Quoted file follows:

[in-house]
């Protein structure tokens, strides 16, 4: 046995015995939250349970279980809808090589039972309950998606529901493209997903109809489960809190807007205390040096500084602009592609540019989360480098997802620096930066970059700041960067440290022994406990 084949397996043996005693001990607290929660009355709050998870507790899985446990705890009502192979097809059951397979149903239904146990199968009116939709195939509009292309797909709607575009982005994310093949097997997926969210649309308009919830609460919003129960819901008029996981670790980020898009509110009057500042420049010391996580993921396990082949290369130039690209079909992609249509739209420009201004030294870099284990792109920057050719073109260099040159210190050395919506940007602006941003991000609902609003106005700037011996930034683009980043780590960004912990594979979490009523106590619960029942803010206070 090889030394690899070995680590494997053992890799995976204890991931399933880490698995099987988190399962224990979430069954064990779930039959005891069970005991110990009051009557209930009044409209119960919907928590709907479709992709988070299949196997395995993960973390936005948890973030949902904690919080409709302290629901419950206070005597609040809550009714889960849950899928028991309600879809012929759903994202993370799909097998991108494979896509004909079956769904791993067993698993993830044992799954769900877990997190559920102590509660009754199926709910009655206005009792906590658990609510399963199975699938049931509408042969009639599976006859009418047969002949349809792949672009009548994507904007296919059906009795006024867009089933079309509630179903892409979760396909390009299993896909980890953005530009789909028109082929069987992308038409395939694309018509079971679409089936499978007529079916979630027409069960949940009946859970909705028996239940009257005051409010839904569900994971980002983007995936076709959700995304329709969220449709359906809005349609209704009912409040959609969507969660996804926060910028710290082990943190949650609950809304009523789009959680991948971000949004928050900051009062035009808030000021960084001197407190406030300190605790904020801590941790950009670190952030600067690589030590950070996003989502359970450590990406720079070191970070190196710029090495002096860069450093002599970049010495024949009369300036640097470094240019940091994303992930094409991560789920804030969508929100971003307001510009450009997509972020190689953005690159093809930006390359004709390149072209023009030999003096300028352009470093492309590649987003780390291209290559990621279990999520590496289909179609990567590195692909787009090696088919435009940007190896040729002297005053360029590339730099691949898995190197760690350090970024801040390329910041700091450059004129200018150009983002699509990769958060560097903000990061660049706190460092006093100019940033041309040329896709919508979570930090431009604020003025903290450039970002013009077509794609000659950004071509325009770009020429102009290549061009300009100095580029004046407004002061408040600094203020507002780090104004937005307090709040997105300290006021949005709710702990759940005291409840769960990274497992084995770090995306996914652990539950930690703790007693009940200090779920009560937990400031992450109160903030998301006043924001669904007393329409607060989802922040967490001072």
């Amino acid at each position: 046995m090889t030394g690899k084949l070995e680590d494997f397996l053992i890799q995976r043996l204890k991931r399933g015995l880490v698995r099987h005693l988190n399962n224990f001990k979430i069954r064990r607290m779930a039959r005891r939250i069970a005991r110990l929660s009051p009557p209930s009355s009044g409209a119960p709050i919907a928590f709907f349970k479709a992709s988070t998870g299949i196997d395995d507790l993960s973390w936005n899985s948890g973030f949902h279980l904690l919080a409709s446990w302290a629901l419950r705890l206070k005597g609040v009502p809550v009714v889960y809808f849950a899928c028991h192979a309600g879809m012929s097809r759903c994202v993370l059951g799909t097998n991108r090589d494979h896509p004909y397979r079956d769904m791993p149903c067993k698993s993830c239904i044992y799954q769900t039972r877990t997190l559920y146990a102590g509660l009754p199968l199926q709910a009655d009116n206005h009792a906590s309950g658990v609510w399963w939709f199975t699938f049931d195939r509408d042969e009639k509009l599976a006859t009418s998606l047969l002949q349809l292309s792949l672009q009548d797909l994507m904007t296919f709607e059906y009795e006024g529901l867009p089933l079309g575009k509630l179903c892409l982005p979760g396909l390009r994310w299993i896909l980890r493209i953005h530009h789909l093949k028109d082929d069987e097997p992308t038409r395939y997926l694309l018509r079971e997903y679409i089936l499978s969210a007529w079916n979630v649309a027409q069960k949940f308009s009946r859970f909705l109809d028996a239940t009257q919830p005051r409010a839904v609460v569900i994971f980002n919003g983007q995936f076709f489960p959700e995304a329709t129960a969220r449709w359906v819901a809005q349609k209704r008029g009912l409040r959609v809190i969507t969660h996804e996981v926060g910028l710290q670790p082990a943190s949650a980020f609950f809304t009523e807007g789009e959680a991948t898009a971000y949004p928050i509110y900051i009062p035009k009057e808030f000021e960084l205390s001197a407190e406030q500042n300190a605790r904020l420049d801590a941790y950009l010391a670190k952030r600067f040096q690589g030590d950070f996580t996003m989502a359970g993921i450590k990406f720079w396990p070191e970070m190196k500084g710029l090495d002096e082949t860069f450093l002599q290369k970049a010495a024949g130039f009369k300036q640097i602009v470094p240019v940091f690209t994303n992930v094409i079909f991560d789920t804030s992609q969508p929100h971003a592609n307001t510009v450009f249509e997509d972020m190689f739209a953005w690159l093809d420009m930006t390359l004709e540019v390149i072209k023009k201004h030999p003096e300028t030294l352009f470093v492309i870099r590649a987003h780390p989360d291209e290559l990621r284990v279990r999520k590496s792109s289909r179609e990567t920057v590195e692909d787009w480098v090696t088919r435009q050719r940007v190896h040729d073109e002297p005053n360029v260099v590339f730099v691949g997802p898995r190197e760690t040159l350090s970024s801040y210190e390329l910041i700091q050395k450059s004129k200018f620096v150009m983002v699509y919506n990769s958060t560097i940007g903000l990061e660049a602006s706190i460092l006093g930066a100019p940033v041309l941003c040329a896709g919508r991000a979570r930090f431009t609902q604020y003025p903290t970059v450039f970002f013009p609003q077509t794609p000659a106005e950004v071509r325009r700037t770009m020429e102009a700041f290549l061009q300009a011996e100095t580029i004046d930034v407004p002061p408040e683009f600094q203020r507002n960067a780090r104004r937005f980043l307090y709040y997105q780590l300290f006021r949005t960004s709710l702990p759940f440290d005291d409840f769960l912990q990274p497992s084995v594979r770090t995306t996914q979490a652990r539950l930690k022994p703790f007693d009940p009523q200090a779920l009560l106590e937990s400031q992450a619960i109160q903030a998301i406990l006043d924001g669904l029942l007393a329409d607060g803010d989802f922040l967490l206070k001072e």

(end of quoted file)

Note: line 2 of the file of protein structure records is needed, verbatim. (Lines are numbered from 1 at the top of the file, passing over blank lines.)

């Protein structure tokens, strides 16, 4: 046995015995939250349970279980809808090589039972309950998606529901493209997903109809489960809190807007205390040096500084602009592609540019989360480098997802620096930066970059700041960067440290022994406990 084949397996043996005693001990607290929660009355709050998870507790899985446990705890009502192979097809059951397979149903239904146990199968009116939709195939509009292309797909709607575009982005994310093949097997997926969210649309308009919830609460919003129960819901008029996981670790980020898009509110009057500042420049010391996580993921396990082949290369130039690209079909992609249509739209420009201004030294870099284990792109920057050719073109260099040159210190050395919506940007602006941003991000609902609003106005700037011996930034683009980043780590960004912990594979979490009523106590619960029942803010206070 090889030394690899070995680590494997053992890799995976204890991931399933880490698995099987988190399962224990979430069954064990779930039959005891069970005991110990009051009557209930009044409209119960919907928590709907479709992709988070299949196997395995993960973390936005948890973030949902904690919080409709302290629901419950206070005597609040809550009714889960849950899928028991309600879809012929759903994202993370799909097998991108494979896509004909079956769904791993067993698993993830044992799954769900877990997190559920102590509660009754199926709910009655206005009792906590658990609510399963199975699938049931509408042969009639599976006859009418047969002949349809792949672009009548994507904007296919059906009795006024867009089933079309509630179903892409979760396909390009299993896909980890953005530009789909028109082929069987992308038409395939694309018509079971679409089936499978007529079916979630027409069960949940009946859970909705028996239940009257005051409010839904569900994971980002983007995936076709959700995304329709969220449709359906809005349609209704009912409040959609969507969660996804926060910028710290082990943190949650609950809304009523789009959680991948971000949004928050900051009062035009808030000021960084001197407190406030300190605790904020801590941790950009670190952030600067690589030590950070996003989502359970450590990406720079070191970070190196710029090495002096860069450093002599970049010495024949009369300036640097470094240019940091994303992930094409991560789920804030969508929100971003307001510009450009997509972020190689953005690159093809930006390359004709390149072209023009030999003096300028352009470093492309590649987003780390291209290559990621279990999520590496289909179609990567590195692909787009090696088919435009940007190896040729002297005053360029590339730099691949898995190197760690350090970024801040390329910041700091450059004129200018150009983002699509990769958060560097903000990061660049706190460092006093100019940033041309040329896709919508979570930090431009604020003025903290450039970002013009077509794609000659950004071509325009770009020429102009290549061009300009100095580029004046407004002061408040600094203020507002780090104004937005307090709040997105300290006021949005709710702990759940005291409840769960990274497992084995770090995306996914652990539950930690703790007693009940200090779920009560937990400031992450109160903030998301006043924001669904007393329409607060989802922040967490001072």